Fort Myers Mighty Mussels hitting coach Rayden Sierra has spent the last four years in southwest Florida molding young baseball players pon and off the field. He was a volunteer coach at Florida Southwestern State College for one season before being hired on the professional level.
“I didn’t really have a lot of experience,” said Sierra. “And I was really lucky to be in a staff where they trusted me to just pretty much let me fail, if you will, and just go about and just do the stuff that you need to do to get better as a coach and to connect with players and all that. I think that experience definitely helped me out and I had some guidance there with the coaching staff that was there at the time.”
He didn’t have to go too far for his next endeavor, just travelling across town to Hammond Stadium to work for the Minnesota Twins organization.
“One thing that I really enjoyed was that I didn’t have to move to come to this job,” Sierra laughed.
“There’s been a lot of college coaches, whether it’s JUCO, Division Three, Division One, who have made the transition to the professional game,” said Brian Meyer, Mighty Mussels manager. “But him being able to do it in the same town, Ray’s a man of faith and he believes that everything happens for a reason.”
One of those reasons is obvious — helping the Mighty Mussels roster improve at-bat. But there’s more that the Dominican Republic native has been able to bring to the clubhouse.
“I think one of Ray’s biggest strengths is his ability to communicate with everyone and his his journey to where he’s at, coming to the states not knowing any English at this level has been invaluable,” said Meyer.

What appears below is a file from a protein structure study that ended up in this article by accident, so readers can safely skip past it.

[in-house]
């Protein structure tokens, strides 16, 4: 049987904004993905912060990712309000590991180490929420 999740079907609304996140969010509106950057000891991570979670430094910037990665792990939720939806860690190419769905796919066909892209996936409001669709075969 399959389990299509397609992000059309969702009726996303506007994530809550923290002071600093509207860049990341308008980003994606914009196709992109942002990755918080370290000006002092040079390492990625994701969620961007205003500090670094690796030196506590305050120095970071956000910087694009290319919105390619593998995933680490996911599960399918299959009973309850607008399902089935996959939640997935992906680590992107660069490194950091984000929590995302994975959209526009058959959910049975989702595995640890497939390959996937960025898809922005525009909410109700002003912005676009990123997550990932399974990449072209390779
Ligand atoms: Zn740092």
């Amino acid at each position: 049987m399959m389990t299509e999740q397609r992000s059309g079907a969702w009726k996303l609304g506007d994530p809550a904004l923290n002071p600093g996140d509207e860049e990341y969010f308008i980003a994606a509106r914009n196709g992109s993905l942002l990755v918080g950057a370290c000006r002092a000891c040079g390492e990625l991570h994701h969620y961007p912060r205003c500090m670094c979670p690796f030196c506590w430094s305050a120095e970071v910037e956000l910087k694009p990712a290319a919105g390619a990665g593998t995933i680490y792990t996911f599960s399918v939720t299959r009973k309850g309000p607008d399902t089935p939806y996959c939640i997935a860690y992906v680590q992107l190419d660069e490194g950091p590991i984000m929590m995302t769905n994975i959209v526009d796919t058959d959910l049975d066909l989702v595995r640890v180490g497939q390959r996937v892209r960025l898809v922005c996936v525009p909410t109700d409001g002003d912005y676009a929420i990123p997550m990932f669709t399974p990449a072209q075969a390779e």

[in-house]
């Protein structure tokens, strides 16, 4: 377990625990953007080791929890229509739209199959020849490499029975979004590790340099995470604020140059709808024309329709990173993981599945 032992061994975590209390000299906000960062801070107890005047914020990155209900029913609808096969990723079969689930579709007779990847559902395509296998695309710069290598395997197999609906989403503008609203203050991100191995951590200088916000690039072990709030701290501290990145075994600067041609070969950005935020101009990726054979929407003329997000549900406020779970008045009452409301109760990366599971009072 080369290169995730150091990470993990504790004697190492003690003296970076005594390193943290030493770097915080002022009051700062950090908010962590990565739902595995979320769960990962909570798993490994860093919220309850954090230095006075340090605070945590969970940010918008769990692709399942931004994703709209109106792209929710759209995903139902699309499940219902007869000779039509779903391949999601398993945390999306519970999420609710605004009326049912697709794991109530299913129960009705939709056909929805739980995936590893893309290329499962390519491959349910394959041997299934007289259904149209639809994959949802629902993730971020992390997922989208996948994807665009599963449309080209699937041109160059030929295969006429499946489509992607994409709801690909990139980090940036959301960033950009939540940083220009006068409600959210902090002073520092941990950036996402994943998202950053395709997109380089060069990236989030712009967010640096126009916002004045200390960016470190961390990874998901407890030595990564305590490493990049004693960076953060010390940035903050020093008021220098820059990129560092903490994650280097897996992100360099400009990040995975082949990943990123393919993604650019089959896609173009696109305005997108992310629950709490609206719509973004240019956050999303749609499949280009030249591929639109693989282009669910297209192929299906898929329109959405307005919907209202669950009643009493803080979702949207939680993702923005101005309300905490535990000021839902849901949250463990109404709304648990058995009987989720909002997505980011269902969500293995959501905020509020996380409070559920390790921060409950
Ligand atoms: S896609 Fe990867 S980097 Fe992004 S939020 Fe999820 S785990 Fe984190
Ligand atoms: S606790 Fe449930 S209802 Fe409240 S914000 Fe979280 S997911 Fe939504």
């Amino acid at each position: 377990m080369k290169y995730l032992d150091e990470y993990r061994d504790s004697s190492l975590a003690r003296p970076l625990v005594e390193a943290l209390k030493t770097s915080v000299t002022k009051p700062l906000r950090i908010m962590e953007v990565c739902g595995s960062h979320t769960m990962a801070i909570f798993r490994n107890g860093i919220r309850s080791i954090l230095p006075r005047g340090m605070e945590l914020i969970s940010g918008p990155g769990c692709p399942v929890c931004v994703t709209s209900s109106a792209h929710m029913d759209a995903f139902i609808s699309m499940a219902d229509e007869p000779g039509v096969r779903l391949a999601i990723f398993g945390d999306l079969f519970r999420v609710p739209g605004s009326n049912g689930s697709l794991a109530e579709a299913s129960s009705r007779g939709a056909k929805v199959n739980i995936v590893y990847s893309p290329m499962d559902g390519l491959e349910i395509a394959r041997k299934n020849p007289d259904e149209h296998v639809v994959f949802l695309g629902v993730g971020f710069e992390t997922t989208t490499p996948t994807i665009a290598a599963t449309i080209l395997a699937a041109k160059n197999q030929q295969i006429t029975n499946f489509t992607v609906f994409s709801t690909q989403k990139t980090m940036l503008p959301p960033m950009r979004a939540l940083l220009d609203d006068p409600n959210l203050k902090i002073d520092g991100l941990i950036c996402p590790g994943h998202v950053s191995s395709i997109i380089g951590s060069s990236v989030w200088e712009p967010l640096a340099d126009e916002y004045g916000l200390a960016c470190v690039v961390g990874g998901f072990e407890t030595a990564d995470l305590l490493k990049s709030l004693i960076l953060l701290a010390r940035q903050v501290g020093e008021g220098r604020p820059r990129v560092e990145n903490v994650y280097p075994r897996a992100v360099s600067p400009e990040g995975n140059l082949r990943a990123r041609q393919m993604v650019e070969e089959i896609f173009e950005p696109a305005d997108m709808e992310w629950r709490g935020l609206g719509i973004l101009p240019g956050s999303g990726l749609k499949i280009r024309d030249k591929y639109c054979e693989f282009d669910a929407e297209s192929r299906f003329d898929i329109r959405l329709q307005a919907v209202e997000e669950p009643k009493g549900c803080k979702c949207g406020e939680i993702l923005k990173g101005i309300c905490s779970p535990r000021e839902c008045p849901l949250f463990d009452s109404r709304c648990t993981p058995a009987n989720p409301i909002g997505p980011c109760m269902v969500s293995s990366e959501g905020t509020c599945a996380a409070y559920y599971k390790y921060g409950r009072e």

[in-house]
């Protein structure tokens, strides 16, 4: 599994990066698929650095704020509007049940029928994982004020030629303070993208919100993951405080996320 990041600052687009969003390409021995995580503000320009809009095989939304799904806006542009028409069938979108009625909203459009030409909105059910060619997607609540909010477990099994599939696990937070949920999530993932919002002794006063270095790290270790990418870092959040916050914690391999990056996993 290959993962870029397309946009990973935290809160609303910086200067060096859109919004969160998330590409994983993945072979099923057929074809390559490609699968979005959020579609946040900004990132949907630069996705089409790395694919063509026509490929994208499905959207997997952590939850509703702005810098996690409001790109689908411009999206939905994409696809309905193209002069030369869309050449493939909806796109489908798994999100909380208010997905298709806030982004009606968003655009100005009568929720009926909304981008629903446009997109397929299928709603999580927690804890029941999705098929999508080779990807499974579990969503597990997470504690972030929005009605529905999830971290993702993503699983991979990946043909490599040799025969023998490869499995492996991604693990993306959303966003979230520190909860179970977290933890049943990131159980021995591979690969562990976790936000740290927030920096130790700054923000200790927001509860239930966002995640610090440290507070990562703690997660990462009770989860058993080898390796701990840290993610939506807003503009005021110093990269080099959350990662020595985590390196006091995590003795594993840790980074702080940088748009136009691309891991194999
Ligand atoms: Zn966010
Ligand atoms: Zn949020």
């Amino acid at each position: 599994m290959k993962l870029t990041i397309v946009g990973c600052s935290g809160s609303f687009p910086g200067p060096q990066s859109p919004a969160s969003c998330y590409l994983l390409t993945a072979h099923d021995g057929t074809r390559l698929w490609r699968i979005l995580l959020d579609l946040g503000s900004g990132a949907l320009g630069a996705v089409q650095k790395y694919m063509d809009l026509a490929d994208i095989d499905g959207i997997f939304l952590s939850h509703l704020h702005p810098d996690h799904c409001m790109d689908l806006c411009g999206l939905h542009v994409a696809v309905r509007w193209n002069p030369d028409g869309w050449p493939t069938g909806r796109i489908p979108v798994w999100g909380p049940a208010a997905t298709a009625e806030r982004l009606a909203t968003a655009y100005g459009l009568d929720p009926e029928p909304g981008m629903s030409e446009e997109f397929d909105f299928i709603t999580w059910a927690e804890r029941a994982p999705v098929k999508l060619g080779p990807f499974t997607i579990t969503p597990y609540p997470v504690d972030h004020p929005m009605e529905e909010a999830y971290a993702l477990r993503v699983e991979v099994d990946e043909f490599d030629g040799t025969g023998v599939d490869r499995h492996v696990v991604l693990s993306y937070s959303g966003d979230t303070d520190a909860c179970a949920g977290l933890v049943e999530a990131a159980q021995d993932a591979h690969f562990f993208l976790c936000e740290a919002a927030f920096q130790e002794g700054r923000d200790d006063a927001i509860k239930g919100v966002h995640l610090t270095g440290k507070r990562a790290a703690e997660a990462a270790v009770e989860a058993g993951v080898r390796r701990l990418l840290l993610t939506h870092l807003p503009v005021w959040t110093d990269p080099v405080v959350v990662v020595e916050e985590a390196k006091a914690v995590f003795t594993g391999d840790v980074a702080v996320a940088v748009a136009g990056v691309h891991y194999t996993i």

“I just tried to put myself in their shoes and just go back to how we felt when I first got to the states and just kind of help them out along the steps,” said Sierra. “I know that the language barrier is a real thing. The culture shock is a real thing.”
On top of his long list of coaching duties, Sierra helps translate for the Latin American players and he has taken them under his wing to mentor them as they adapt to American Culture.
“It has been great working with him,” said Mighty Mussels catcher Ricardo Olivar. “It has been a slow process but it’s getting there. [The coaches] help us all in the cages and outside. It’s not only about hitting, it’s about learning the culture and learning how to say a few words in English.”
“The first year, guys needed help with their taxes,” said Meyer. “And Ray was helping guys do their taxes to make sure that they got them in on time. You know, helping them understand the paperwork process that goes through it, and walking them through every single step to make sure that those guys were taken care of.”
The coaches and players say that his selfless attitude in his coaching methods are an inspiration to be like him.
“He’s never about himself,” said Meyer. “He’s always looking for what’s best for the player. What can help them succeed not just on the field but off the field. He’s a selfless leader and he’s just a jack of all trades.”
“[My everyday goal is to] help the guys get better however we can,” said Sierra. “It varies from player to player but ultimately, how can we go out there and just put up some runs and help these guys accomplish their goals and move up levels and give the people that come to the game a good show to watch and that’s that’s the goal, just help other players.”